7) Martin, P., Szymanowska, M., Zwierzchowski, L. and Leroux, C. 2007. The impact of genetic polymorphisms on the protein composition of ruminant milks. Repod. Nature Develop., 42: 433-459.

8) Mir, S. N., Ullah, O. and Sheikh, R. 2014. Genetic polymorphism of milk protein variants and their association studies with milk yield in Sahiwal cattle. Afr. J. Biotechnol., 13: 555-565. 9) Mohammadi, Y., Aslaminejad, A. A., Nassiri,

M. R.and Koshkoieh, A. E. 2013. Allelic polymorphism of K-casein, β-Lactoglobulin and leptin genes and their association with milk production traits in Iranian Holstein cattle. J.

Cell Mol. Res., 5: 75-80.

10) Motycka, J. 2010. Utility and efficiency of milk production. Svaz chovatelu holstynskeho skotu CR (in Czech). Available at www.holstein.cz.

11) Nari, A. K., Soni, A. R., Patel, R. K. and Soni, K. J. 2011. Characterization of K-casein and B-lactoglobulin genes in Nagpuri Buffalo.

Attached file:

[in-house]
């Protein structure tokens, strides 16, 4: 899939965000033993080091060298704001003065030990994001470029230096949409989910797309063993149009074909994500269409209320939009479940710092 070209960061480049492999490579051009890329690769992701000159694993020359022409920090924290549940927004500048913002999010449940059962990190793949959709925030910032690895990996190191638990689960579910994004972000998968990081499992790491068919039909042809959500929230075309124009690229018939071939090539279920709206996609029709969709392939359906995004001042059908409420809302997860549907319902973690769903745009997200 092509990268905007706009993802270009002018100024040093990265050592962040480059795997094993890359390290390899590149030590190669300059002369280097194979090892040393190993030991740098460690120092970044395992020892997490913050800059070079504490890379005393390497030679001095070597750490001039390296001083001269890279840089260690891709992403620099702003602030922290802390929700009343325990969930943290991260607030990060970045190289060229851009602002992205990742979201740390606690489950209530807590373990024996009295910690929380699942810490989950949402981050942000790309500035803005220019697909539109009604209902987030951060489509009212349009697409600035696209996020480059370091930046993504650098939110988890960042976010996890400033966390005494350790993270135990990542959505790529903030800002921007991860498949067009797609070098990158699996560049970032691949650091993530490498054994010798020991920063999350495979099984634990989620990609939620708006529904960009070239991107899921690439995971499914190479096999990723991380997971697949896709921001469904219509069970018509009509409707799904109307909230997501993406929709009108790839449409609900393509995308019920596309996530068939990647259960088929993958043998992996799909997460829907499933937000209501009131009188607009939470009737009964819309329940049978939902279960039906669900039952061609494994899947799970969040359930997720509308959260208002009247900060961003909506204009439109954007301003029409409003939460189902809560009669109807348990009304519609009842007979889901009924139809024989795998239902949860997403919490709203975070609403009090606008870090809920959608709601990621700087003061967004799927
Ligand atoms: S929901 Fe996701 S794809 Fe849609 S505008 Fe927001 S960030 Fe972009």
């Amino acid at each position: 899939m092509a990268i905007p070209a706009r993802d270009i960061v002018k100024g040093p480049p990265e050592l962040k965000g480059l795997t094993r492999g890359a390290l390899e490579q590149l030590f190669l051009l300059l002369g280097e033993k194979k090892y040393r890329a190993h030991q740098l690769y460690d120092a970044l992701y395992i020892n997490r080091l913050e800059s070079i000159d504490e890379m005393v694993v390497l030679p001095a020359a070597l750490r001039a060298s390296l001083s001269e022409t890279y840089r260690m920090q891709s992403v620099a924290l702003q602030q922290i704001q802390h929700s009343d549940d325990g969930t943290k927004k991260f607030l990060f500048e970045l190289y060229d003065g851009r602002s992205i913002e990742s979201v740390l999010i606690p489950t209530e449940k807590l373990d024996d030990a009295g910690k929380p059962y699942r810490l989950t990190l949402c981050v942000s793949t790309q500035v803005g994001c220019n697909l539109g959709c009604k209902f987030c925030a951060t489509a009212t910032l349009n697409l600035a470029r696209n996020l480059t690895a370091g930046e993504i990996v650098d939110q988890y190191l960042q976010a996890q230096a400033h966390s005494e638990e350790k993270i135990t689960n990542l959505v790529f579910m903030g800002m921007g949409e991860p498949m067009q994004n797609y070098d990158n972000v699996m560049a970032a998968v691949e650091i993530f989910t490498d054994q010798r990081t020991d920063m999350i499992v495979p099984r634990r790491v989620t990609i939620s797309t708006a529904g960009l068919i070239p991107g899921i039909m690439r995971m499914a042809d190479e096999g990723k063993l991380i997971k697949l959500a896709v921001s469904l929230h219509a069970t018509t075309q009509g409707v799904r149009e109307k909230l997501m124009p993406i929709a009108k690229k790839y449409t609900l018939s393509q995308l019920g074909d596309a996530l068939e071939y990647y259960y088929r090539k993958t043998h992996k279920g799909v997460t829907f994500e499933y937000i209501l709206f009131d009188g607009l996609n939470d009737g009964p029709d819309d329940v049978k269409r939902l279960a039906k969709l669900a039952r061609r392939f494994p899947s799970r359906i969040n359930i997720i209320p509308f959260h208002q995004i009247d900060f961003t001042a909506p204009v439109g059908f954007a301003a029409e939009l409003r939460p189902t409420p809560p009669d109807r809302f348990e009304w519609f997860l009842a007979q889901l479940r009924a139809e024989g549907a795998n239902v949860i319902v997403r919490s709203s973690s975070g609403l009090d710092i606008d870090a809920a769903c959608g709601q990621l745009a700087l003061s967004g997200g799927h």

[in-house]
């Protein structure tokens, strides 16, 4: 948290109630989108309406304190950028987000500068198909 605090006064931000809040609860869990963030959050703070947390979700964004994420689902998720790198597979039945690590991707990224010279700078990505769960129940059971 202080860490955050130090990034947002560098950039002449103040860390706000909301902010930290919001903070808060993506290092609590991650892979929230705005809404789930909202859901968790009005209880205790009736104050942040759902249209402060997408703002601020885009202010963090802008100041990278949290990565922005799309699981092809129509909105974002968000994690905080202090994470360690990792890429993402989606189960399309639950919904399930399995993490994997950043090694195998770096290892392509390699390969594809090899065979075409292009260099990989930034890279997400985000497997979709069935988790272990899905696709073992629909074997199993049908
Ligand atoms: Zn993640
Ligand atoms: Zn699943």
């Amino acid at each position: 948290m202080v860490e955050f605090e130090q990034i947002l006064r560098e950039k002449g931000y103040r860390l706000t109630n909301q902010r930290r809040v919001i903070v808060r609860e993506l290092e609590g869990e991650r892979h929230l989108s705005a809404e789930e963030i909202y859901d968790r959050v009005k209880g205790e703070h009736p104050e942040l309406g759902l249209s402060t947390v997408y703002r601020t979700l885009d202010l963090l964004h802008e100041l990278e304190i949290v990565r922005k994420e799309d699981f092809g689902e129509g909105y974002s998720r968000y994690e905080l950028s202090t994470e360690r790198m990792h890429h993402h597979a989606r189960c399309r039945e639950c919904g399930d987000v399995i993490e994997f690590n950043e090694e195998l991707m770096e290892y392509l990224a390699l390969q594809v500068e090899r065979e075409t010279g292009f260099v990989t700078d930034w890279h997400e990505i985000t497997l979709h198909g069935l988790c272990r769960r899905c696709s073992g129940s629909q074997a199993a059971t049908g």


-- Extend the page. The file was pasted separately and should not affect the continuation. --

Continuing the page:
Wayamba J. Anim. Sci., 153-157.

12) Oikonomou G., Michailidis G., Kougioumtzis A., Avdi M. and Banos G. 2011. Effect of polymorphisms at the STAT5A and FGF2 gene loci on reproduction, milk yield and lameness of Holstein cows. Res. Vet. Sci., 91: 235-239. 13) SPSS 22.0 (Special Package for Social Sciences,

SPSS for Windows 21.0, Inc., Chicago, IL, USA).

14) Trakovicka, A., Moravcikova, N. and Navratilova, A. 2012. kappa-casein gene polymorphism (CSN3) and its effect on milk production traits. Acta Fytotechnica et

References